DEP announces oil and gas drilling radiation study State to take a year to investigate levels in drilling waste and equipment
The state Department of Environmental Protection has announced a yearlong study of radiation levels in equipment and wastes associated with oil and gas development it says will be the "most extensive and comprehensive" ever conducted.
The regulatory agency announced the study Thursday and said it will test radiation levels at dozens of well pads, wastewater treatment plants and waste disposal facilities statewide.
Oil and gas-bearing rock formations like the Marcellus Shale contain naturally occurring radiation that is brought to the surface in wastewater and rock waste. It can concentrate on pipes or equipment or in wastewater sludges. Some fluid samples from shale drilling indicate "significant concentrations" of radium 226, a naturally occurring radioactive metal, according to the study proposal by Perma-Fix Environmental Services of Pittsburgh.
The department said data it has reviewed to date show "very low levels of natural radioactivity" in oil and gas wastes and "do not indicate the public or workers face any health risk from exposure to radiation from these materials."
Less than half a percent of the Marcellus Shale rock waste taken to state landfills in 2012 triggered radiation monitors, DEP said, and tests in 2011 of rivers and drinking water intakes downstream of facilities that once treated and discharged Marcellus Shale wastewater found that any detected radiation was below safe drinking water standards.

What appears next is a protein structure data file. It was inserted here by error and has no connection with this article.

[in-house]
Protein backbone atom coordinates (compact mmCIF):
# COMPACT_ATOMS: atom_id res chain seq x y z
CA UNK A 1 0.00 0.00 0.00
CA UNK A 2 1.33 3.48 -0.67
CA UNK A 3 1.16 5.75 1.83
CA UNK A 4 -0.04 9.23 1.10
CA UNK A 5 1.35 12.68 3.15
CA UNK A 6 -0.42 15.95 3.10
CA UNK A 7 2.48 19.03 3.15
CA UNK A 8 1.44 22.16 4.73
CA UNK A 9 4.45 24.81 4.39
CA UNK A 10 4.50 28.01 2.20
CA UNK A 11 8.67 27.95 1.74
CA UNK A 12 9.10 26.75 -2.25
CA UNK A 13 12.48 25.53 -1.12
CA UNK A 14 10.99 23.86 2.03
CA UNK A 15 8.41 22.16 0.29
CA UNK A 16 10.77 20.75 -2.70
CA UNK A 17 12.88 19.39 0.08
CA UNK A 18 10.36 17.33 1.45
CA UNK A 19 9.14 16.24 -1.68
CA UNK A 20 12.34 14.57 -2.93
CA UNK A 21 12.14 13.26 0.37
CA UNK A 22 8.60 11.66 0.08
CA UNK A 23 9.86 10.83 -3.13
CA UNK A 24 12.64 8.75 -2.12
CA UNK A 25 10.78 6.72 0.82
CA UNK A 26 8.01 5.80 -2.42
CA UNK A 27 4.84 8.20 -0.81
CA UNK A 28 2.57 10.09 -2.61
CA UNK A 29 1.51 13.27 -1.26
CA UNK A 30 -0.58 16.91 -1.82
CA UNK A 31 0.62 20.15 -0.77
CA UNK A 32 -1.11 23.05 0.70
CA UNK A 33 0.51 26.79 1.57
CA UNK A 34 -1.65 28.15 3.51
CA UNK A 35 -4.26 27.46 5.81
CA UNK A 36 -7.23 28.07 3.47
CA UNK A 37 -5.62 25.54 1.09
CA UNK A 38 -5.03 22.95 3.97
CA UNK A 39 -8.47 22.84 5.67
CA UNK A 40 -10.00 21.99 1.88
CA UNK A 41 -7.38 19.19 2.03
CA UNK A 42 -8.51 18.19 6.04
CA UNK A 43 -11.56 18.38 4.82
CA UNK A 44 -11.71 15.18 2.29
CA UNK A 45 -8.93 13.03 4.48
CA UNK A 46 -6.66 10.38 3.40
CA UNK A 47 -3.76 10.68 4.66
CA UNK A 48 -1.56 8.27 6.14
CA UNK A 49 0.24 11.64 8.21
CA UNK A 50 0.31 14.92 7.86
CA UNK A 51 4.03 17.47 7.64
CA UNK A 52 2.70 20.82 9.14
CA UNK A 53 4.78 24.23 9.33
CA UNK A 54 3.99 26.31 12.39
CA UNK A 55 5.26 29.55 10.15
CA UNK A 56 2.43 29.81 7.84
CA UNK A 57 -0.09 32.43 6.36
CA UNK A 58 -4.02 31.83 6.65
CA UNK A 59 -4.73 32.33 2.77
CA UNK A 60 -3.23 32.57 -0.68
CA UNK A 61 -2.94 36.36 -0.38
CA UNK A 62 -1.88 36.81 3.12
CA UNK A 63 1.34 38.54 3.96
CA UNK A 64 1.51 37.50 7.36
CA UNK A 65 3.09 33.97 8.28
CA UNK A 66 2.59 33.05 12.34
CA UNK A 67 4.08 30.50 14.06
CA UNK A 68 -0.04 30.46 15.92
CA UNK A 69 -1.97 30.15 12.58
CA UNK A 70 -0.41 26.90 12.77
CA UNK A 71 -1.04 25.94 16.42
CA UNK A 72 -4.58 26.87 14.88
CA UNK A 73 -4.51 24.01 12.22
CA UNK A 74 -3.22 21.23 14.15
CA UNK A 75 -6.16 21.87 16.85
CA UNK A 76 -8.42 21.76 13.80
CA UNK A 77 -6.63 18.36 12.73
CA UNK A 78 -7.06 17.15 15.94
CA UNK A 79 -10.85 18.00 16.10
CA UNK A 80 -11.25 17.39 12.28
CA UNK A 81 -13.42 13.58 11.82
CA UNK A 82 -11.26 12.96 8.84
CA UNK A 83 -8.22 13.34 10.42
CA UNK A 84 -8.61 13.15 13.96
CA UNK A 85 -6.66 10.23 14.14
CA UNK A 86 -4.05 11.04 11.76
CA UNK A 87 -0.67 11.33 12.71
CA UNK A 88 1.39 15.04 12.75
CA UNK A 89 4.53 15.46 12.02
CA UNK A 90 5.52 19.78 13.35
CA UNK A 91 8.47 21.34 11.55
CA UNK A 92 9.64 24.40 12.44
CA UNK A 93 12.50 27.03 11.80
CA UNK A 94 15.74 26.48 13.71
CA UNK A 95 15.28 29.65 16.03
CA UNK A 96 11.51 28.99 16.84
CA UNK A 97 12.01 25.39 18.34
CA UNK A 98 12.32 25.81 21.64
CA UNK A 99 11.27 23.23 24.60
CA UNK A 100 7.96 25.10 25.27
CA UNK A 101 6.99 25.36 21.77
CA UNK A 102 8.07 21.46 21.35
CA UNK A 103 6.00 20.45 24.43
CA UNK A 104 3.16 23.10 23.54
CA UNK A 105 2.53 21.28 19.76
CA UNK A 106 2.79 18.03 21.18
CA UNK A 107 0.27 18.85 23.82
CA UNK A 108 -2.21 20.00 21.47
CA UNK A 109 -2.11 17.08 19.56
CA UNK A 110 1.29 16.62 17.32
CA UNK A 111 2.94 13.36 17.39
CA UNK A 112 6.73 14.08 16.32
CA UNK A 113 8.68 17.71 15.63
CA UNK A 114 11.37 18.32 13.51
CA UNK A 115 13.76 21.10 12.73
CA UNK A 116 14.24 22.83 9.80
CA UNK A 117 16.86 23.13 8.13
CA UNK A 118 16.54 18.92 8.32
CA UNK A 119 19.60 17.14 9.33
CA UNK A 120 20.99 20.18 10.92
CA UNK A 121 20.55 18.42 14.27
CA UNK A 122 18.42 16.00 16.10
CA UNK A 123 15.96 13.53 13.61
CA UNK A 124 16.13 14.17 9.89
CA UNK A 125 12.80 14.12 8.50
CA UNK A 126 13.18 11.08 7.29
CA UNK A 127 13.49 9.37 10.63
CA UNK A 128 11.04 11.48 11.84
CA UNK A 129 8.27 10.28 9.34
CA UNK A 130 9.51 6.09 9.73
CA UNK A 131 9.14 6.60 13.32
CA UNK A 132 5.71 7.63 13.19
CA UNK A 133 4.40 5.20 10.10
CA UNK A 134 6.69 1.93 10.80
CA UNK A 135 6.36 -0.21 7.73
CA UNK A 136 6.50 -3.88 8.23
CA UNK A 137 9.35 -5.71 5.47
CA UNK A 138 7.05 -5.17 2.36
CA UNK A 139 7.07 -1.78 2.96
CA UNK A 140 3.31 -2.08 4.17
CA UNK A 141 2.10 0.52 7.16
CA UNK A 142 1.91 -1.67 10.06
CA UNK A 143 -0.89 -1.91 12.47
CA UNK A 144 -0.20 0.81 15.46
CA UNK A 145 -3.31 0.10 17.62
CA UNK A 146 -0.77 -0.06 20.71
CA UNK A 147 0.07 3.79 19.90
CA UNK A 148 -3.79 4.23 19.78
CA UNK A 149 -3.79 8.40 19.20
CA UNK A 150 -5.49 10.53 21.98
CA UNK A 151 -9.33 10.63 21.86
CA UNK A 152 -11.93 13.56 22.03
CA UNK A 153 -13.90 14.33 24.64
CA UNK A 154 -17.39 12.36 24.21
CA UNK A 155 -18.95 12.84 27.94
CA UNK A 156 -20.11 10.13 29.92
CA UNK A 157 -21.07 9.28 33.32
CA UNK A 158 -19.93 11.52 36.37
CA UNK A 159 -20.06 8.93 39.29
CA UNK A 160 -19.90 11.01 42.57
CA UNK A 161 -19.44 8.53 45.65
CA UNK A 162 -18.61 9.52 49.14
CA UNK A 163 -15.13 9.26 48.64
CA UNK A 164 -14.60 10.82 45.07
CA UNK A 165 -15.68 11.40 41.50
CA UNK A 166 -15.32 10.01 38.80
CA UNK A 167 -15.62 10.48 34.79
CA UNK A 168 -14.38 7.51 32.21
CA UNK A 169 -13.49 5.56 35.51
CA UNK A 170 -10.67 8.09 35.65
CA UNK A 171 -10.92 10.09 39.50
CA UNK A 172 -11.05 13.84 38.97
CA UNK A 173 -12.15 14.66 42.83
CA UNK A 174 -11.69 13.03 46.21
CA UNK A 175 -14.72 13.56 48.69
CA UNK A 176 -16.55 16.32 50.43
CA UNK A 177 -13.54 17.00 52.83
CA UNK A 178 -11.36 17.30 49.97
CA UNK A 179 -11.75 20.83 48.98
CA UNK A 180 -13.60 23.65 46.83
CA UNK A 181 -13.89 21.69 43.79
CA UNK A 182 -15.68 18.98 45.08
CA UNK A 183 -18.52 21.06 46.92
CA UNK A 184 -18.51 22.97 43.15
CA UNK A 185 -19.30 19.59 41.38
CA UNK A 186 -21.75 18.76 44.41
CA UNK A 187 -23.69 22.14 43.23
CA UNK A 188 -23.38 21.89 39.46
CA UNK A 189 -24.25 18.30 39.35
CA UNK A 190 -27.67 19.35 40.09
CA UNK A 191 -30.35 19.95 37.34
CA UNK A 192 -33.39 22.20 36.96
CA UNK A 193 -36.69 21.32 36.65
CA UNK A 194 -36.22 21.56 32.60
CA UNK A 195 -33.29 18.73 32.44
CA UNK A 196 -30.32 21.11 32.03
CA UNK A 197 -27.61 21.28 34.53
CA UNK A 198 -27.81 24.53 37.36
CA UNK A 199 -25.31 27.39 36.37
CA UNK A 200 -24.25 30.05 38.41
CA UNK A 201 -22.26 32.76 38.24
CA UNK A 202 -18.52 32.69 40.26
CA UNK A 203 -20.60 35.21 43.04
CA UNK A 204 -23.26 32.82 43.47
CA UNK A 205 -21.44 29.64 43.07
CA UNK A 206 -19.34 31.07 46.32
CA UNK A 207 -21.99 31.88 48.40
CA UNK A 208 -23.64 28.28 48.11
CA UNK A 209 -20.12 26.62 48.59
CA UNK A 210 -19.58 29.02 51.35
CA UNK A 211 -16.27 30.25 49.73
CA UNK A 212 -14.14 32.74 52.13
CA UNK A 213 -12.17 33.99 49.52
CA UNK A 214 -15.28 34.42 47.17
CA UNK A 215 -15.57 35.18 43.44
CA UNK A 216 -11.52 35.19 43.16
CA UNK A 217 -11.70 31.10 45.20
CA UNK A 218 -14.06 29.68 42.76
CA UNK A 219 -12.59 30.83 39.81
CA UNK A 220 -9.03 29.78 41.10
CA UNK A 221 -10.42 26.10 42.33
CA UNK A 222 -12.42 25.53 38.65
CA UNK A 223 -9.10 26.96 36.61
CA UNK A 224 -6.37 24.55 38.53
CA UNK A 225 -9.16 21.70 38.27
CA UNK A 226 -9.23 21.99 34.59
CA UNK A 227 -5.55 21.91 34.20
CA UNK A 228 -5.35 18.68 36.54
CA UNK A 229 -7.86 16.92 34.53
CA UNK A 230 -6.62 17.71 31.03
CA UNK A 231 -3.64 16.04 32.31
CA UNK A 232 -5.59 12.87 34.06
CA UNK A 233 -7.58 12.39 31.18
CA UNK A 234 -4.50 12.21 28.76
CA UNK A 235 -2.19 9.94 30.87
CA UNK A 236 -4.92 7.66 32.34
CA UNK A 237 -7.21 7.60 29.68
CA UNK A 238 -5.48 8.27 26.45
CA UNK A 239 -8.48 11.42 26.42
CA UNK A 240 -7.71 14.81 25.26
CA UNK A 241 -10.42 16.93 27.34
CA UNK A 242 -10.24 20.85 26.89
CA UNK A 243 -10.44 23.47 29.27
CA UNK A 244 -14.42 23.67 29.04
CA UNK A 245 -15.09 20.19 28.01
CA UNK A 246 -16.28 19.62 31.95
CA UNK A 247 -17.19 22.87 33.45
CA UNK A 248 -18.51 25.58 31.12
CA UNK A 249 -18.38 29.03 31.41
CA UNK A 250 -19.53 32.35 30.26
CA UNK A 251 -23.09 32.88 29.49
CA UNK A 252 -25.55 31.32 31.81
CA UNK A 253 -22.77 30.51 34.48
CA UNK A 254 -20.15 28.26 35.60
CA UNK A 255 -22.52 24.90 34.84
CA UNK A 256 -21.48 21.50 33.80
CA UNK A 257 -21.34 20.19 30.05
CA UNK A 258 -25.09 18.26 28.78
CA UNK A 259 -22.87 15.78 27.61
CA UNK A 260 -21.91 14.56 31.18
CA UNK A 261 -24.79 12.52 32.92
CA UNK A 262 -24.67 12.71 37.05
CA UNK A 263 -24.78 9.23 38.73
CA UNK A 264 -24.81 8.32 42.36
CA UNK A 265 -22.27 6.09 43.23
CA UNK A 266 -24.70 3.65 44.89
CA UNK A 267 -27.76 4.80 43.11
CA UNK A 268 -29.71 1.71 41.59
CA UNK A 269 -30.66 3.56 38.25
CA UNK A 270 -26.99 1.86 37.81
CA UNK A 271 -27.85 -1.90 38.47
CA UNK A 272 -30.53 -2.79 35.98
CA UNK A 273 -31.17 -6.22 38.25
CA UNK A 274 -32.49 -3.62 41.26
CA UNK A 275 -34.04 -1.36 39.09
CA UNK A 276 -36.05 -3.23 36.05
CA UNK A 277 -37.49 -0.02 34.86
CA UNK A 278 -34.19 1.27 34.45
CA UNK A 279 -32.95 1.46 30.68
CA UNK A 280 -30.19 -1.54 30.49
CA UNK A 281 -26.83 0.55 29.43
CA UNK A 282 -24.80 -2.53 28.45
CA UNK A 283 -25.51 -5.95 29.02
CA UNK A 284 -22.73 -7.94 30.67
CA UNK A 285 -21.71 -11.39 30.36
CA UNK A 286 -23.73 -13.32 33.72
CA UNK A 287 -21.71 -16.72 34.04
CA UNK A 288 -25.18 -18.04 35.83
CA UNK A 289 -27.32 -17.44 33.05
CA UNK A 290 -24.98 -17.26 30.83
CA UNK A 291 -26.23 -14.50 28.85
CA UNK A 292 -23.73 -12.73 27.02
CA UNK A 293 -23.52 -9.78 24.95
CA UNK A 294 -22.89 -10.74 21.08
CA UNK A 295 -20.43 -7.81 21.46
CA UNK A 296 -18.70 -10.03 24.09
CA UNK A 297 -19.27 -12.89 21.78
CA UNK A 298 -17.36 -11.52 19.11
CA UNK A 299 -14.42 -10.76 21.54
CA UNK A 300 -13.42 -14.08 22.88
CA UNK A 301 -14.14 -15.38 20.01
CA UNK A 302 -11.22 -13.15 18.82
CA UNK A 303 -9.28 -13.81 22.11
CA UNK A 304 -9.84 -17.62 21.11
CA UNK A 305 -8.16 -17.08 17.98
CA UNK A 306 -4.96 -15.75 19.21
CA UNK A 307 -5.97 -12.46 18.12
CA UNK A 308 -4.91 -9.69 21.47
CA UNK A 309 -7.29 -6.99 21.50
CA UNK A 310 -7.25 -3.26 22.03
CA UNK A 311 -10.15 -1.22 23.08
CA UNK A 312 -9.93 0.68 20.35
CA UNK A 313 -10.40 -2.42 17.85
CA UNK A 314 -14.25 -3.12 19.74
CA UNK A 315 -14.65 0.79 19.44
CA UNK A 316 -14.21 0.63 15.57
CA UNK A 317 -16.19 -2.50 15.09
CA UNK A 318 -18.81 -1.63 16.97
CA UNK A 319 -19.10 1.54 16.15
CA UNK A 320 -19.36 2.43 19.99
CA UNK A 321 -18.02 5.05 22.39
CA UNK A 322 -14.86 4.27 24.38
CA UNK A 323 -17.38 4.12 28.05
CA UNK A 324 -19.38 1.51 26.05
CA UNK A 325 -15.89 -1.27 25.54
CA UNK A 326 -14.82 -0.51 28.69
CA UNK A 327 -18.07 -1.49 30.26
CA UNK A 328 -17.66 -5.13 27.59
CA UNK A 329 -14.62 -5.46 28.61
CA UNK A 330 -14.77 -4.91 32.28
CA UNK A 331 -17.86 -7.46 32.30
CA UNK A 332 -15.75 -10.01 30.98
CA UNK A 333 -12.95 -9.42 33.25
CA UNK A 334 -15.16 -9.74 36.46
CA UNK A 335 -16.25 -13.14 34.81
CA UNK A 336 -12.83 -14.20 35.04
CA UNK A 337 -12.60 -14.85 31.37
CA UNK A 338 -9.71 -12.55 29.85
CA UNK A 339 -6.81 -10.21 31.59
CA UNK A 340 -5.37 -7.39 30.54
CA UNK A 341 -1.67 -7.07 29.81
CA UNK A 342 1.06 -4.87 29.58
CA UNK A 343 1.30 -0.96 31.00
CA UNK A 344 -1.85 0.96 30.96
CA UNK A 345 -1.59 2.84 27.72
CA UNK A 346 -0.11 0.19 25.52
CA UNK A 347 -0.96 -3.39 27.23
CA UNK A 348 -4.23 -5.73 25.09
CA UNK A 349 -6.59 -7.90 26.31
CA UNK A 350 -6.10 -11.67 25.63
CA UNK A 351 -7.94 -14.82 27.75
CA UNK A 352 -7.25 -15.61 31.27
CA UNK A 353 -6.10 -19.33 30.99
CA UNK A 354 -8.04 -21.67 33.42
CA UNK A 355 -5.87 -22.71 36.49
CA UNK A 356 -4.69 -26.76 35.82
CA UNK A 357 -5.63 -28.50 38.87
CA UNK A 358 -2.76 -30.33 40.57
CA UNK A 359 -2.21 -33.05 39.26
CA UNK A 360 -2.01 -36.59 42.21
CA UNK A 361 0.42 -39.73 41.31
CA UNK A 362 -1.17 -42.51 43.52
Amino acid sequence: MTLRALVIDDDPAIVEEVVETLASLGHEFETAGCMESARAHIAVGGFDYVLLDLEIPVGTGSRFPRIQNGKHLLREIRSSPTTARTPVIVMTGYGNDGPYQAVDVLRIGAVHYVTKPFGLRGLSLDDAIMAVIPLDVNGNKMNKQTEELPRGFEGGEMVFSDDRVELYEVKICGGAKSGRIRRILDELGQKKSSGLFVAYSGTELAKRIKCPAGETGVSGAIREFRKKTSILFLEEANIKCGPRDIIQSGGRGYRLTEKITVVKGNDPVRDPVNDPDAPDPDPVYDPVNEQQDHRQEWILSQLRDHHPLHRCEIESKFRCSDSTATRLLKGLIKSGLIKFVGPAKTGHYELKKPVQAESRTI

The study "is aimed at ensuring that public health and the environment continue to be protected," the agency said.
DEP spokesman Kevin Sunday said the study is "very forward-looking" with a goal of adapting to changing technology. For example, the now common practice of recycling or reusing wastewater from one well to extract gas from another helps keep the fluid out of streams, but it may increase radioactivity in sludges.
"We want to make sure those continue to be disposed of safely," he said.
The study will evaluate radiation across the oil and gas production process, including drilling, storage, transportation, treatment and disposal. It will look at radon levels in natural gas, radiation in the leachate collected at 54 landfills in the state, and potential exposure pathways for workers and the public. It will also evaluate the potential need to set radioactivity limits in wastewater permits.
The DEP said it will seek a peer review of its study plan and begin sampling "in the coming weeks." It will also post the peer-reviewed plan online, provide progress reports to its advisory councils and make the final report available to the public.
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